A first time for me; attending a gig at The Brook in Portswood, (It’s a wicked venue by the way!) and a first time for me seeing Dreadzone perform after hearing a few of their songs through my college years.
Dreadzone are known to their loyal fans as the pioneers of electro dub, with a career history spanning twenty years, nine albums under their belt and an ever-changing sound that throws together samples with an electro mash up of dub, reggae, rock, techno and dance. It is safe to say their sound is as relevant today as it was back in the 90s. This relevance was made even more prominent by the mix of young and older people in the audience. I couldn’t help but notice Dreadzone’s expanse of appeal, it seems to span the young ‘trendies’, dreadlocked hippies and the older folk.
I positioned myself towards the back of the dance floor under the low ceiling to soak up the entire atmosphere of the venue. The wide stage with quirky affections weren’t obstructed as the groups and their array of instruments were elevated above the heads of the lively crowd.
The swimming pool steps to the side enabled the support act, Subgiant, to make an energetic entrance. Subgiant are a UK electro trio who really know how to get the crowd pumped. Their experience of playing many festivals has clearly influenced the way they perform. I can only describe it as a high energy electro rock performance with catchy beats and samples, notably their song Filthy which I have added to my pre party playlist.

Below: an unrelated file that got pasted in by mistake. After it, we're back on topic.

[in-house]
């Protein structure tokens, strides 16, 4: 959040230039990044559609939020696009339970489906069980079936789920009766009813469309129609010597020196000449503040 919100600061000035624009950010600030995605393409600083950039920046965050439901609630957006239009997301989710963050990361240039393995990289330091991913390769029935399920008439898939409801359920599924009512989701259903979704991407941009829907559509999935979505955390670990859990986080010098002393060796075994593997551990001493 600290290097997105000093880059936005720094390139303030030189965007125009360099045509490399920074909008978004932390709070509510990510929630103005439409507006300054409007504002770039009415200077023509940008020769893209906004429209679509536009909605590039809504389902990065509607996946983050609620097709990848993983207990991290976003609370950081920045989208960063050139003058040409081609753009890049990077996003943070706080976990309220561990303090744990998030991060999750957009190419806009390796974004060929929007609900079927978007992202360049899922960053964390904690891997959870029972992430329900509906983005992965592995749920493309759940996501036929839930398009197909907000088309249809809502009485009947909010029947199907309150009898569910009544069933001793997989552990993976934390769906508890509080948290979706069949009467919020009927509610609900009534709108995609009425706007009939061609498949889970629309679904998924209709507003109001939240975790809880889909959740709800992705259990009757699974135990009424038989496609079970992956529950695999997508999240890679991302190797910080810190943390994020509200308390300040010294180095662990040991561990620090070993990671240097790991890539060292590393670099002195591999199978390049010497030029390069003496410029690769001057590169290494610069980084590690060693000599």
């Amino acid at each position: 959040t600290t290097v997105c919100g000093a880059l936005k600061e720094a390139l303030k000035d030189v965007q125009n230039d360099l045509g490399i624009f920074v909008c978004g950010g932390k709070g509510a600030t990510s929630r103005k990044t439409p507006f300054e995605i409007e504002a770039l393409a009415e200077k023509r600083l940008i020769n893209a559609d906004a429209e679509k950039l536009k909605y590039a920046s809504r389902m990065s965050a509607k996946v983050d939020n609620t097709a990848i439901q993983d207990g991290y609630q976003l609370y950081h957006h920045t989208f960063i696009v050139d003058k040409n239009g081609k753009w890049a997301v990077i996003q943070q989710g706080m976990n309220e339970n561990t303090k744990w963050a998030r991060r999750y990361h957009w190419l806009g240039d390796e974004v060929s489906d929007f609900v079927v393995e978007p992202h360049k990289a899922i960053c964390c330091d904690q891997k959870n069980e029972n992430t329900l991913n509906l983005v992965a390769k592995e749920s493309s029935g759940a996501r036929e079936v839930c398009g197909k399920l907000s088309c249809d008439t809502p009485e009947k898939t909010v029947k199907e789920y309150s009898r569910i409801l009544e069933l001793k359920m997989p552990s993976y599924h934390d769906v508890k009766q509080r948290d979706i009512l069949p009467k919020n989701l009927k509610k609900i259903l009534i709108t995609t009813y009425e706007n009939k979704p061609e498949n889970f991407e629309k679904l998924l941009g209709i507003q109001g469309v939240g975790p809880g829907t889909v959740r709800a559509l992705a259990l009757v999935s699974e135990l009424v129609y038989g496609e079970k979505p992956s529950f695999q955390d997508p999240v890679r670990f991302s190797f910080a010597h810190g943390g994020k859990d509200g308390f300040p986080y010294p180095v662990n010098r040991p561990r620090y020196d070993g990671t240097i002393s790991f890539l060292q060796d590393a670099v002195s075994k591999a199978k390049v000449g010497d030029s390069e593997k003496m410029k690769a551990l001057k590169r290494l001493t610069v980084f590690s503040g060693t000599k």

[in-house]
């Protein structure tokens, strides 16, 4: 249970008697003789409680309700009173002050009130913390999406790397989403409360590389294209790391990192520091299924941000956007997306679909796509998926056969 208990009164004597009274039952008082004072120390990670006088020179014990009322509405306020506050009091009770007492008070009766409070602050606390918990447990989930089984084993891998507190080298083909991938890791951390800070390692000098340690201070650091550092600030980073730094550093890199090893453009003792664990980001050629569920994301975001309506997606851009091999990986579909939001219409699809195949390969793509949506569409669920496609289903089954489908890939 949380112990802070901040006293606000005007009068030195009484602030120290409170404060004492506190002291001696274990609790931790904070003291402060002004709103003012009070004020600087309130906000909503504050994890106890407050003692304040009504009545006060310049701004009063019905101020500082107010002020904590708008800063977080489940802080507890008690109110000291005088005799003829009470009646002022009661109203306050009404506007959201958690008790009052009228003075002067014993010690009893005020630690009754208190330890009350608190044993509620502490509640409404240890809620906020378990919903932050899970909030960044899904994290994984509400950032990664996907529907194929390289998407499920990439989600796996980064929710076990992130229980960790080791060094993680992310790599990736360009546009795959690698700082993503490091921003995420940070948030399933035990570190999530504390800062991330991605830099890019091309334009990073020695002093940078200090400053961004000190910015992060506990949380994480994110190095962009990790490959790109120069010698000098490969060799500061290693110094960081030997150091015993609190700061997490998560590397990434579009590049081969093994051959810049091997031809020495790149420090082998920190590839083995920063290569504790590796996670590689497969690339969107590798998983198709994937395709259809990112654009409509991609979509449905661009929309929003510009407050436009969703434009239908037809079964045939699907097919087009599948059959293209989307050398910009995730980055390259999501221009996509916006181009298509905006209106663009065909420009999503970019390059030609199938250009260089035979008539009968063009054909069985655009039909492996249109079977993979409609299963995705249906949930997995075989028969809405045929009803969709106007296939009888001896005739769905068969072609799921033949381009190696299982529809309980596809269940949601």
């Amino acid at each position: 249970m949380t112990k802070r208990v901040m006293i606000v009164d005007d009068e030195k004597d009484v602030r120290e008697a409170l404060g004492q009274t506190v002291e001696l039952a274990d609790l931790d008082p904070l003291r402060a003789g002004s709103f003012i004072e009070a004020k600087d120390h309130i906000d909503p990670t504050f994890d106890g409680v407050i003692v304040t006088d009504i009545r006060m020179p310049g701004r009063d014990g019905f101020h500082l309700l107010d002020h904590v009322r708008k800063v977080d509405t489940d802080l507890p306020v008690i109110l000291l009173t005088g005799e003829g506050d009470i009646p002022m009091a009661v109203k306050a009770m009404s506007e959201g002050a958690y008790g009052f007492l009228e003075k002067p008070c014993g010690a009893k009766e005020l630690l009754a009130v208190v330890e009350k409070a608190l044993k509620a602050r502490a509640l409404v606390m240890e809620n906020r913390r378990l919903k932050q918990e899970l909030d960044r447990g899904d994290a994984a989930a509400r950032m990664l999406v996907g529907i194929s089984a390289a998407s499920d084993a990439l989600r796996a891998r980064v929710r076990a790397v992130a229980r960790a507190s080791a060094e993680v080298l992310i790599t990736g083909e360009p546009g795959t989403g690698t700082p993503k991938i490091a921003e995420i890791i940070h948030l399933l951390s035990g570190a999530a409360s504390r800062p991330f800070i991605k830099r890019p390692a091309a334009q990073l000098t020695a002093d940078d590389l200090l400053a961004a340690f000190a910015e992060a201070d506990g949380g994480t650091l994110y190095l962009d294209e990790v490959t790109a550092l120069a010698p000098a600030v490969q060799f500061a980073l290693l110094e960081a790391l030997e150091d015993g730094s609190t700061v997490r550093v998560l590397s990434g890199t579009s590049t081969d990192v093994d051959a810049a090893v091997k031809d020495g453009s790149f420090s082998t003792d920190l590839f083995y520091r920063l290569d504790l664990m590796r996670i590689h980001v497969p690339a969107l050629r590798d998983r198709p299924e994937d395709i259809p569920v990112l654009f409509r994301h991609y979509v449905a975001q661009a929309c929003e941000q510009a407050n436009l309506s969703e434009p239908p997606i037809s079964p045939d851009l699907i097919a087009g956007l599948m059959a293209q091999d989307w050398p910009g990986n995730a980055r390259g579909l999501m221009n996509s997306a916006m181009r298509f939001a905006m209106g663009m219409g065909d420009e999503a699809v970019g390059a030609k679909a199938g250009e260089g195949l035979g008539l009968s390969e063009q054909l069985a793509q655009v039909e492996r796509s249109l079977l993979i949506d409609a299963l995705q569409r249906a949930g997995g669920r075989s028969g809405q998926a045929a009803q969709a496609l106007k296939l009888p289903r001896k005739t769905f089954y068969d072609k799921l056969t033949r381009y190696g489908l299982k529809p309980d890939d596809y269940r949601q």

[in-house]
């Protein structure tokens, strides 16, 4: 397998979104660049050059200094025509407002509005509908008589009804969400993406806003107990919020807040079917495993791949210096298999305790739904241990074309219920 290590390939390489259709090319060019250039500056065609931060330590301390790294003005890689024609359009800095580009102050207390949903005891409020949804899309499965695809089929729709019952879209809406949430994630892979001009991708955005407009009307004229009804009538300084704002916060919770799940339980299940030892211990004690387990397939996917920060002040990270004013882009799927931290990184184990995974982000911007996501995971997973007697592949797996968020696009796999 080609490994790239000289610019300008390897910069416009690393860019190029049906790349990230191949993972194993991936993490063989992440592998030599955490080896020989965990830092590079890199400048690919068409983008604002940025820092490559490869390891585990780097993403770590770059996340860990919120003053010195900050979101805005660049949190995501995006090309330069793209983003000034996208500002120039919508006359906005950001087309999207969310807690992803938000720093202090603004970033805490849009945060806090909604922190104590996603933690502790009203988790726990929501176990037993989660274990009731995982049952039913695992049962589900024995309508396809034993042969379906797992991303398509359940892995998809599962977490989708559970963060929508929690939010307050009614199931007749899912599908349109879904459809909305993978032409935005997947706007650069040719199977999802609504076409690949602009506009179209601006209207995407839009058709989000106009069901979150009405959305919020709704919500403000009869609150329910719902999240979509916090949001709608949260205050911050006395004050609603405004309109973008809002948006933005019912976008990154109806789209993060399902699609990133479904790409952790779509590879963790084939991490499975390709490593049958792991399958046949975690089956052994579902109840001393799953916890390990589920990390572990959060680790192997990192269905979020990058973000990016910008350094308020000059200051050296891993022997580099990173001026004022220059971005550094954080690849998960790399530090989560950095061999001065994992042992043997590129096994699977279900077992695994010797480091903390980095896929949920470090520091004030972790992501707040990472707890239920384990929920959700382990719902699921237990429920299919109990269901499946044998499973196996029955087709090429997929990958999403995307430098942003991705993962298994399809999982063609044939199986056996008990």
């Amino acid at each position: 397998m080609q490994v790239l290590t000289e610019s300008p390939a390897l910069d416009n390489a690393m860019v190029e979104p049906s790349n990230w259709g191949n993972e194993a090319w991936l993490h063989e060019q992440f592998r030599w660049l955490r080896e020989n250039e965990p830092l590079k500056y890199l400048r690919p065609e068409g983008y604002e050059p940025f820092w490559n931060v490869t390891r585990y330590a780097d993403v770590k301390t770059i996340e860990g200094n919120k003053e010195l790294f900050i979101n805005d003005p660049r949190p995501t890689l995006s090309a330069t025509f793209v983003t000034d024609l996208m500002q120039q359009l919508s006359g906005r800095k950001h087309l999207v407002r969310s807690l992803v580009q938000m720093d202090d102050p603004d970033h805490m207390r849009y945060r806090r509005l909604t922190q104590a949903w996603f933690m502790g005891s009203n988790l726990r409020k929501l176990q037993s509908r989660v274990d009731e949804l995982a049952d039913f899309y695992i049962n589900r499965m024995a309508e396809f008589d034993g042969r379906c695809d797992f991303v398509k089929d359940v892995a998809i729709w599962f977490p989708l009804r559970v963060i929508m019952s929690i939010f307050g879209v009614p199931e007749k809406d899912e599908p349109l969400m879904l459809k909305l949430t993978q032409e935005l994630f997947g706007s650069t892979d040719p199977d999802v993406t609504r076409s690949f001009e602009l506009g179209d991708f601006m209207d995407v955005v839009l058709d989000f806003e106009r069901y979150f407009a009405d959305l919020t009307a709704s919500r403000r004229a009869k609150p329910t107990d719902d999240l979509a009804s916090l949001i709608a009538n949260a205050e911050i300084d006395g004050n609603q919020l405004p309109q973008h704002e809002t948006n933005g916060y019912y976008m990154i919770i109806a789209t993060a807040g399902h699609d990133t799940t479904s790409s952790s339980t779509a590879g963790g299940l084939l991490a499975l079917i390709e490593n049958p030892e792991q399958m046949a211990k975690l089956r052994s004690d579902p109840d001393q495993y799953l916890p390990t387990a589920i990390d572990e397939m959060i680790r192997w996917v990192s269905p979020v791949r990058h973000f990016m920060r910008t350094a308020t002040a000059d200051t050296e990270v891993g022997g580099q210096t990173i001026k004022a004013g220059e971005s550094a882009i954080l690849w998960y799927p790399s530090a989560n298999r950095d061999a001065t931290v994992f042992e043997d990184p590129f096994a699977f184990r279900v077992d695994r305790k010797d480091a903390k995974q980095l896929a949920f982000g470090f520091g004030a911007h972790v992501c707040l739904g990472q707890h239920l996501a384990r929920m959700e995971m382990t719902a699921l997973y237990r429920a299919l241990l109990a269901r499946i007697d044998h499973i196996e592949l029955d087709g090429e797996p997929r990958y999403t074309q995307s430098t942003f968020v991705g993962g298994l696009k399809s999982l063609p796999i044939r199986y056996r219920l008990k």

Despite Subgiant’s relatively short stage time, the crowd were suitably warmed up for Dreadzone to grace the stage. Without the need for an introduction Dreadzone jumped straight in with their first crowd pleaser, a classic from the 90s. They then went on to play a host of songs from their twenty year history including; Iron Shirt, Rise Up, Return of the Dread, Crazy Knowledge, I Know, Digital Mastermind and my absolute favourite Different Planets!
The charismatic front man MC Spee playfully engaged the crowd, addressing the long standing fans like old friends and welcoming the first timers to the Dread family. On stage with MC Spee was Earl 16 on vocals, Chris Compton on guitar, Bazil on technology, Leo Williams on guitar and Dreadzone co-founder Greg Roberts on drums. Their group stage presence radiates a wealth of experience and an intrinsic connection with the music and each other.
Back in the 90s, John Peel (BBC Radio 1 DJ) said Dreadzone’s second album Second Light was one of his all time favourites. With a recent re-release of a digitally mastered version of their 2001 album Sound and a host of gigs and festivals (including Glastonbury) under their belt, it is hard to understand why Dreadzone don’t have more coverage today. As I said earlier their sound is so relevant today and after my awesome experience I will be preaching the Dreadzone name!
I endeavour to see them live again soon and will be listening to their Sound album as I study for the rest of this term! Please take some time to listen and appreciate their unique sound.
All photo’s courtesy Andy Hayes Photography.
Please visit his page for more pictures of the night: